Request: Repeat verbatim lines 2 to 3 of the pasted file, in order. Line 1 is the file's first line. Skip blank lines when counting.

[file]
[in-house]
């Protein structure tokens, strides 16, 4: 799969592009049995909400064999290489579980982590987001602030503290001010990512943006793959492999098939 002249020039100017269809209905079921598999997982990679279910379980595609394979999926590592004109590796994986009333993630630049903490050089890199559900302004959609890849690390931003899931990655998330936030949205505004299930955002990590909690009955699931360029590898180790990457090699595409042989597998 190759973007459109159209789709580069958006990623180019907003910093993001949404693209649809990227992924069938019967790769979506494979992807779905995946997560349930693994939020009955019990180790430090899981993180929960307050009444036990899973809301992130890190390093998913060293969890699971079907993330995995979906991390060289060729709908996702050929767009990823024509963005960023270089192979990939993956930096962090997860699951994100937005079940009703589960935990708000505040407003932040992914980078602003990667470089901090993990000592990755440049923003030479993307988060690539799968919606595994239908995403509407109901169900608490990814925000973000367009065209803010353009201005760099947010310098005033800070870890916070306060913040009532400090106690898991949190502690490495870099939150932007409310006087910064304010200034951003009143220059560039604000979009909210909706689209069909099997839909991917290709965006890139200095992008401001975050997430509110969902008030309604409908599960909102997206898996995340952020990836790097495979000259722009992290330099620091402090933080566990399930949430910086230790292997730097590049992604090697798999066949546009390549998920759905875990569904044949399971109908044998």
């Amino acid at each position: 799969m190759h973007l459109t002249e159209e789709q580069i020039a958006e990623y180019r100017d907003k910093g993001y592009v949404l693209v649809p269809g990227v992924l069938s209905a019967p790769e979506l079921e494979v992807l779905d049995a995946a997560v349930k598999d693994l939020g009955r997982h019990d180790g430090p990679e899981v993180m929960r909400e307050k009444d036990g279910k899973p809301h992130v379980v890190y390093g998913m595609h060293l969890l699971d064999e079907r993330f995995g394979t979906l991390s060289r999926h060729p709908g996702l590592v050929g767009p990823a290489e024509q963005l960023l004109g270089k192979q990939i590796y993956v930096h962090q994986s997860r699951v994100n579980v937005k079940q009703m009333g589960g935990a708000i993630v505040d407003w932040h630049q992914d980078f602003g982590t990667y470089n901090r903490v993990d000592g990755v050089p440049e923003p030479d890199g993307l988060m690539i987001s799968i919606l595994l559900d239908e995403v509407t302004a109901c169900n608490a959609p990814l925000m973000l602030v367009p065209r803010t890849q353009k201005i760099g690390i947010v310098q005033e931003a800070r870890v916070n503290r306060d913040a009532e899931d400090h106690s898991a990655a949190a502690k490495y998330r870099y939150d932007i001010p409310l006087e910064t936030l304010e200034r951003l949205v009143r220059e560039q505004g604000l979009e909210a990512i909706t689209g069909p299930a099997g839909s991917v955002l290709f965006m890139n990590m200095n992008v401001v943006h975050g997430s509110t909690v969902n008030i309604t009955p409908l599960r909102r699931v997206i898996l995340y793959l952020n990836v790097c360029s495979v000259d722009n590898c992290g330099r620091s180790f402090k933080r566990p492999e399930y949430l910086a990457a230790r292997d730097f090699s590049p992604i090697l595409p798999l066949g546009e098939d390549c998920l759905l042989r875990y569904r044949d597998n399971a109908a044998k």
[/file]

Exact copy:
């Protein structure tokens, strides 16, 4: 799969592009049995909400064999290489579980982590987001602030503290001010990512943006793959492999098939 002249020039100017269809209905079921598999997982990679279910379980595609394979999926590592004109590796994986009333993630630049903490050089890199559900302004959609890849690390931003899931990655998330936030949205505004299930955002990590909690009955699931360029590898180790990457090699595409042989597998 190759973007459109159209789709580069958006990623180019907003910093993001949404693209649809990227992924069938019967790769979506494979992807779905995946997560349930693994939020009955019990180790430090899981993180929960307050009444036990899973809301992130890190390093998913060293969890699971079907993330995995979906991390060289060729709908996702050929767009990823024509963005960023270089192979990939993956930096962090997860699951994100937005079940009703589960935990708000505040407003932040992914980078602003990667470089901090993990000592990755440049923003030479993307988060690539799968919606595994239908995403509407109901169900608490990814925000973000367009065209803010353009201005760099947010310098005033800070870890916070306060913040009532400090106690898991949190502690490495870099939150932007409310006087910064304010200034951003009143220059560039604000979009909210909706689209069909099997839909991917290709965006890139200095992008401001975050997430509110969902008030309604409908599960909102997206898996995340952020990836790097495979000259722009992290330099620091402090933080566990399930949430910086230790292997730097590049992604090697798999066949546009390549998920759905875990569904044949399971109908044998």
């Amino acid at each position: 799969m190759h973007l459109t002249e159209e789709q580069i020039a958006e990623y180019r100017d907003k910093g993001y592009v949404l693209v649809p269809g990227v992924l069938s209905a019967p790769e979506l079921e494979v992807l779905d049995a995946a997560v349930k598999d693994l939020g009955r997982h019990d180790g430090p990679e899981v993180m929960r909400e307050k009444d036990g279910k899973p809301h992130v379980v890190y390093g998913m595609h060293l969890l699971d064999e079907r993330f995995g394979t979906l991390s060289r999926h060729p709908g996702l590592v050929g767009p990823a290489e024509q963005l960023l004109g270089k192979q990939i590796y993956v930096h962090q994986s997860r699951v994100n579980v937005k079940q009703m009333g589960g935990a708000i993630v505040d407003w932040h630049q992914d980078f602003g982590t990667y470089n901090r903490v993990d000592g990755v050089p440049e923003p030479d890199g993307l988060m690539i987001s799968i919606l595994l559900d239908e995403v509407t302004a109901c169900n608490a959609p990814l925000m973000l602030v367009p065209r803010t890849q353009k201005i760099g690390i947010v310098q005033e931003a800070r870890v916070n503290r306060d913040a009532e899931d400090h106690s898991a990655a949190a502690k490495y998330r870099y939150d932007i001010p409310l006087e910064t936030l304010e200034r951003l949205v009143r220059e560039q505004g604000l979009e909210a990512i909706t689209g069909p299930a099997g839909s991917v955002l290709f965006m890139n990590m200095n992008v401001v943006h975050g997430s509110t909690v969902n008030i309604t009955p409908l599960r909102r699931v997206i898996l995340y793959l952020n990836v790097c360029s495979v000259d722009n590898c992290g330099r620091s180790f402090k933080r566990p492999e399930y949430l910086a990457a230790r292997d730097f090699s590049p992604i090697l595409p798999l066949g546009e098939d390549c998920l759905l042989r875990y569904r044949d597998n399971a109908a044998k």